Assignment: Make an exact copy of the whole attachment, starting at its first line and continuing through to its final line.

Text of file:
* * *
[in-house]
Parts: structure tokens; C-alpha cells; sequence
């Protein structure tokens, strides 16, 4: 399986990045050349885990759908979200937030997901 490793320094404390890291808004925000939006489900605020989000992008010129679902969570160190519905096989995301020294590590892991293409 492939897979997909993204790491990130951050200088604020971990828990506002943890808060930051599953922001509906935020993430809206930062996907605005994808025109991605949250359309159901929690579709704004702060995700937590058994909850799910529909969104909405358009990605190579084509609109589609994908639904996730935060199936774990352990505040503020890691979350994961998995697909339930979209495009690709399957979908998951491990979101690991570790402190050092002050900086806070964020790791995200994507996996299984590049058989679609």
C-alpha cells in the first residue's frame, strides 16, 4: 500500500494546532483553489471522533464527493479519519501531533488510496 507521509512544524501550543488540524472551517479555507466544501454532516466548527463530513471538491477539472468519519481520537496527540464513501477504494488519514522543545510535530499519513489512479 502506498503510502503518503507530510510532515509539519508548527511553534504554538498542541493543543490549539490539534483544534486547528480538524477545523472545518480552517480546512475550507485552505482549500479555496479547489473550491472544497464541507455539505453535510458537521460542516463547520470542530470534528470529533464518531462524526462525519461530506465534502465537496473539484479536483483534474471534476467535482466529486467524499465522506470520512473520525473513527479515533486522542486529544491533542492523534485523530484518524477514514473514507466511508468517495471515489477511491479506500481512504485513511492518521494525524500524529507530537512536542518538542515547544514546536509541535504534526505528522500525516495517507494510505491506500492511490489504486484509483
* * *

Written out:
[in-house]
Parts: structure tokens; C-alpha cells; sequence
């Protein structure tokens, strides 16, 4: 399986990045050349885990759908979200937030997901 490793320094404390890291808004925000939006489900605020989000992008010129679902969570160190519905096989995301020294590590892991293409 492939897979997909993204790491990130951050200088604020971990828990506002943890808060930051599953922001509906935020993430809206930062996907605005994808025109991605949250359309159901929690579709704004702060995700937590058994909850799910529909969104909405358009990605190579084509609109589609994908639904996730935060199936774990352990505040503020890691979350994961998995697909339930979209495009690709399957979908998951491990979101690991570790402190050092002050900086806070964020790791995200994507996996299984590049058989679609």
C-alpha cells in the first residue's frame, strides 16, 4: 500500500494546532483553489471522533464527493479519519501531533488510496 507521509512544524501550543488540524472551517479555507466544501454532516466548527463530513471538491477539472468519519481520537496527540464513501477504494488519514522543545510535530499519513489512479 502506498503510502503518503507530510510532515509539519508548527511553534504554538498542541493543543490549539490539534483544534486547528480538524477545523472545518480552517480546512475550507485552505482549500479555496479547489473550491472544497464541507455539505453535510458537521460542516463547520470542530470534528470529533464518531462524526462525519461530506465534502465537496473539484479536483483534474471534476467535482466529486467524499465522506470520512473520525473513527479515533486522542486529544491533542492523534485523530484518524477514514473514507466511508468517495471515489477511491479506500481512504485513511492518521494525524500524529507530537512536542518538542515547544514546536509541535504534526505528522500525516495517507494510505491506500492511490489504486484509483